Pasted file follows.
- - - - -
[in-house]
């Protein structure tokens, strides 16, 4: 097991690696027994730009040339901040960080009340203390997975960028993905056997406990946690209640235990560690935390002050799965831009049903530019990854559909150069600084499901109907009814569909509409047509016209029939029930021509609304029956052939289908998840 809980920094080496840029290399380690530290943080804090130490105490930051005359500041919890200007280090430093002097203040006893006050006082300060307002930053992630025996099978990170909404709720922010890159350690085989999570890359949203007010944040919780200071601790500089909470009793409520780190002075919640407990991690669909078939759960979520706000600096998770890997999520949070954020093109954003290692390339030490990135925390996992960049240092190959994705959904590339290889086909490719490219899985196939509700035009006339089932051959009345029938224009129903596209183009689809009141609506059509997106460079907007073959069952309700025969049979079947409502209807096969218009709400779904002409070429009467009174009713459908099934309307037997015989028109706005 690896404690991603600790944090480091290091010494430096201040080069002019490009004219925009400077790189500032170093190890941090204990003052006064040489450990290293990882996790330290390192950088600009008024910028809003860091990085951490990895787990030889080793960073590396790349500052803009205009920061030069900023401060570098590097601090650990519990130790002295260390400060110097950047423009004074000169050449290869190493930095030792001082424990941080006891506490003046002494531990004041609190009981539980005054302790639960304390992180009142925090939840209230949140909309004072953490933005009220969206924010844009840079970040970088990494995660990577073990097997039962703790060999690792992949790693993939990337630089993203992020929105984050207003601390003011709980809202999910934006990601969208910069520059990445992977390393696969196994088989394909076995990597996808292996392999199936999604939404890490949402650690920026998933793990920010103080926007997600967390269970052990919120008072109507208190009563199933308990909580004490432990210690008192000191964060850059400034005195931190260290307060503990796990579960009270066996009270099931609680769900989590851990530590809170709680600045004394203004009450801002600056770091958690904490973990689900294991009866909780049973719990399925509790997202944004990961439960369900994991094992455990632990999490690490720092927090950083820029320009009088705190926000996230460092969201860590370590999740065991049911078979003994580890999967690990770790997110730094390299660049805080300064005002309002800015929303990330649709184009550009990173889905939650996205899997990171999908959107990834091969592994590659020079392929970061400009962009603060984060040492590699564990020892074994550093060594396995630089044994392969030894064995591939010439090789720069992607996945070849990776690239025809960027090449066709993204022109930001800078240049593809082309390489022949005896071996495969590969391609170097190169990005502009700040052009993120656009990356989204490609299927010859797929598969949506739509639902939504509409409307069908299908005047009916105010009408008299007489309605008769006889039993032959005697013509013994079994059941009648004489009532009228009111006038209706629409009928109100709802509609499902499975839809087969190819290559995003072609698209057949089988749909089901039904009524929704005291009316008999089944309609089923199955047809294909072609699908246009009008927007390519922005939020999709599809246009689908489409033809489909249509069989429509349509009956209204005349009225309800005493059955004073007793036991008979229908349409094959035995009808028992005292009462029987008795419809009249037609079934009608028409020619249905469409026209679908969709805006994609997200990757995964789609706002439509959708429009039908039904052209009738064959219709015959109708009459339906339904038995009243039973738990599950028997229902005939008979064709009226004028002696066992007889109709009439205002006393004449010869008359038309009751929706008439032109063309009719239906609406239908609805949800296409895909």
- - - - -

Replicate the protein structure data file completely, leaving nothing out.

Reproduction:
[in-house]
């Protein structure tokens, strides 16, 4: 097991690696027994730009040339901040960080009340203390997975960028993905056997406990946690209640235990560690935390002050799965831009049903530019990854559909150069600084499901109907009814569909509409047509016209029939029930021509609304029956052939289908998840 809980920094080496840029290399380690530290943080804090130490105490930051005359500041919890200007280090430093002097203040006893006050006082300060307002930053992630025996099978990170909404709720922010890159350690085989999570890359949203007010944040919780200071601790500089909470009793409520780190002075919640407990991690669909078939759960979520706000600096998770890997999520949070954020093109954003290692390339030490990135925390996992960049240092190959994705959904590339290889086909490719490219899985196939509700035009006339089932051959009345029938224009129903596209183009689809009141609506059509997106460079907007073959069952309700025969049979079947409502209807096969218009709400779904002409070429009467009174009713459908099934309307037997015989028109706005 690896404690991603600790944090480091290091010494430096201040080069002019490009004219925009400077790189500032170093190890941090204990003052006064040489450990290293990882996790330290390192950088600009008024910028809003860091990085951490990895787990030889080793960073590396790349500052803009205009920061030069900023401060570098590097601090650990519990130790002295260390400060110097950047423009004074000169050449290869190493930095030792001082424990941080006891506490003046002494531990004041609190009981539980005054302790639960304390992180009142925090939840209230949140909309004072953490933005009220969206924010844009840079970040970088990494995660990577073990097997039962703790060999690792992949790693993939990337630089993203992020929105984050207003601390003011709980809202999910934006990601969208910069520059990445992977390393696969196994088989394909076995990597996808292996392999199936999604939404890490949402650690920026998933793990920010103080926007997600967390269970052990919120008072109507208190009563199933308990909580004490432990210690008192000191964060850059400034005195931190260290307060503990796990579960009270066996009270099931609680769900989590851990530590809170709680600045004394203004009450801002600056770091958690904490973990689900294991009866909780049973719990399925509790997202944004990961439960369900994991094992455990632990999490690490720092927090950083820029320009009088705190926000996230460092969201860590370590999740065991049911078979003994580890999967690990770790997110730094390299660049805080300064005002309002800015929303990330649709184009550009990173889905939650996205899997990171999908959107990834091969592994590659020079392929970061400009962009603060984060040492590699564990020892074994550093060594396995630089044994392969030894064995591939010439090789720069992607996945070849990776690239025809960027090449066709993204022109930001800078240049593809082309390489022949005896071996495969590969391609170097190169990005502009700040052009993120656009990356989204490609299927010859797929598969949506739509639902939504509409409307069908299908005047009916105010009408008299007489309605008769006889039993032959005697013509013994079994059941009648004489009532009228009111006038209706629409009928109100709802509609499902499975839809087969190819290559995003072609698209057949089988749909089901039904009524929704005291009316008999089944309609089923199955047809294909072609699908246009009008927007390519922005939020999709599809246009689908489409033809489909249509069989429509349509009956209204005349009225309800005493059955004073007793036991008979229908349409094959035995009808028992005292009462029987008795419809009249037609079934009608028409020619249905469409026209679908969709805006994609997200990757995964789609706002439509959708429009039908039904052209009738064959219709015959109708009459339906339904038995009243039973738990599950028997229902005939008979064709009226004028002696066992007889109709009439205002006393004449010869008359038309009751929706008439032109063309009719239906609406239908609805949800296409895909």